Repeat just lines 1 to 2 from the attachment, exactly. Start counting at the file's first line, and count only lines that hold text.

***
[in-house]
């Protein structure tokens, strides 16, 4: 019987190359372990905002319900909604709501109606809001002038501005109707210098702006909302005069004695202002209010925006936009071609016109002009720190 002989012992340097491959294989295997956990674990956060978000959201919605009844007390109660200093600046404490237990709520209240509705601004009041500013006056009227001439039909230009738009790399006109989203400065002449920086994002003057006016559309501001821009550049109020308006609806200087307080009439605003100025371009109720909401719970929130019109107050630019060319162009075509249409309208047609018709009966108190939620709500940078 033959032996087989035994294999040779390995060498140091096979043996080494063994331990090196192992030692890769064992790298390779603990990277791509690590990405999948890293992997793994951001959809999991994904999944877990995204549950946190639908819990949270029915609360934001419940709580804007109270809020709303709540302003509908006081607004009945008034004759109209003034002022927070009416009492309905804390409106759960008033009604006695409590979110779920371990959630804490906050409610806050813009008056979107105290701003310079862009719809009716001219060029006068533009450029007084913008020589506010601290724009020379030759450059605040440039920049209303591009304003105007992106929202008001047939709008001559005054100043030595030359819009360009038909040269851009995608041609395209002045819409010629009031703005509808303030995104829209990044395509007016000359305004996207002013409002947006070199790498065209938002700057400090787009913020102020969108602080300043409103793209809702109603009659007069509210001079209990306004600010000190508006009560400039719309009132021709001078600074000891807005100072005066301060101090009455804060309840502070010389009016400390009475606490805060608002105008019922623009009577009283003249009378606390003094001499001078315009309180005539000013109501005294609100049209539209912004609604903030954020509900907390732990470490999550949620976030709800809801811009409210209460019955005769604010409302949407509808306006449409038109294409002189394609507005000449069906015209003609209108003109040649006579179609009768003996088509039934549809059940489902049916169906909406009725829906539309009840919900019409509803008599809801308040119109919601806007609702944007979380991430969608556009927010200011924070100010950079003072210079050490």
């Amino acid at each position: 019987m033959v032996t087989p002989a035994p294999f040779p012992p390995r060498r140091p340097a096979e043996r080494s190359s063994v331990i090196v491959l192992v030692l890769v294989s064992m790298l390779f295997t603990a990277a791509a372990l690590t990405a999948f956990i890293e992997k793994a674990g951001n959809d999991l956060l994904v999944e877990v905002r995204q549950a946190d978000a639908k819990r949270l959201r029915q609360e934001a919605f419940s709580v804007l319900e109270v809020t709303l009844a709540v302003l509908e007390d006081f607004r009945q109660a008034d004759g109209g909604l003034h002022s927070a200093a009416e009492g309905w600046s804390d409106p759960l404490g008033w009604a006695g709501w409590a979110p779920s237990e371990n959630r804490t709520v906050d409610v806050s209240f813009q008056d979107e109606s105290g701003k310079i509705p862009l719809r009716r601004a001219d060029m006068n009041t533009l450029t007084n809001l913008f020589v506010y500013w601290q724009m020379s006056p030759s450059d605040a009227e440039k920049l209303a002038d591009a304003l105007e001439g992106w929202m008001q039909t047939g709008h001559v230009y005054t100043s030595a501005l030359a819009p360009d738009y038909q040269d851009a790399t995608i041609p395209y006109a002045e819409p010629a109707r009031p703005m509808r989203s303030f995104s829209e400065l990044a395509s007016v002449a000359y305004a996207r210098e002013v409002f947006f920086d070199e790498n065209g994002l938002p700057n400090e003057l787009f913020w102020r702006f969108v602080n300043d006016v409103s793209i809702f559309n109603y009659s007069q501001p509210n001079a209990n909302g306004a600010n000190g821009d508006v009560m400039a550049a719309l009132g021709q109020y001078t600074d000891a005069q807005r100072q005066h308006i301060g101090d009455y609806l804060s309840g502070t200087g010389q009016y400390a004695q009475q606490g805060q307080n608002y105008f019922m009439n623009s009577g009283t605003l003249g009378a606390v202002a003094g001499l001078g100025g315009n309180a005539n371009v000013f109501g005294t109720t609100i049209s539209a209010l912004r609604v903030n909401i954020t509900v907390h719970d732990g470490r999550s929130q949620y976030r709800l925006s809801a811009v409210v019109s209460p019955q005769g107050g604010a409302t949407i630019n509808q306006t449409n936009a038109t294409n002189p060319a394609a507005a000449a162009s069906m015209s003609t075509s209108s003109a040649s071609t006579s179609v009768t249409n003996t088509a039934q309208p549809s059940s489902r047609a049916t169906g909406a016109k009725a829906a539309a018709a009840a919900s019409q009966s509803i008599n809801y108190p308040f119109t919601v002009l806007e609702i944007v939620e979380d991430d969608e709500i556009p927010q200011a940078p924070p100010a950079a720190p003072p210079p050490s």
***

[in-house]
């Protein structure tokens, strides 16, 4: 019987190359372990905002319900909604709501109606809001002038501005109707210098702006909302005069004695202002209010925006936009071609016109002009720190 002989012992340097491959294989295997956990674990956060978000959201919605009844007390109660200093600046404490237990709520209240509705601004009041500013006056009227001439039909230009738009790399006109989203400065002449920086994002003057006016559309501001821009550049109020308006609806200087307080009439605003100025371009109720909401719970929130019109107050630019060319162009075509249409309208047609018709009966108190939620709500940078 033959032996087989035994294999040779390995060498140091096979043996080494063994331990090196192992030692890769064992790298390779603990990277791509690590990405999948890293992997793994951001959809999991994904999944877990995204549950946190639908819990949270029915609360934001419940709580804007109270809020709303709540302003509908006081607004009945008034004759109209003034002022927070009416009492309905804390409106759960008033009604006695409590979110779920371990959630804490906050409610806050813009008056979107105290701003310079862009719809009716001219060029006068533009450029007084913008020589506010601290724009020379030759450059605040440039920049209303591009304003105007992106929202008001047939709008001559005054100043030595030359819009360009038909040269851009995608041609395209002045819409010629009031703005509808303030995104829209990044395509007016000359305004996207002013409002947006070199790498065209938002700057400090787009913020102020969108602080300043409103793209809702109603009659007069509210001079209990306004600010000190508006009560400039719309009132021709001078600074000891807005100072005066301060101090009455804060309840502070010389009016400390009475606490805060608002105008019922623009009577009283003249009378606390003094001499001078315009309180005539000013109501005294609100049209539209912004609604903030954020509900907390732990470490999550949620976030709800809801811009409210209460019955005769604010409302949407509808306006449409038109294409002189394609507005000449069906015209003609209108003109040649006579179609009768003996088509039934549809059940489902049916169906909406009725829906539309009840919900019409509803008599809801308040119109919601806007609702944007979380991430969608556009927010200011924070100010950079003072210079050490």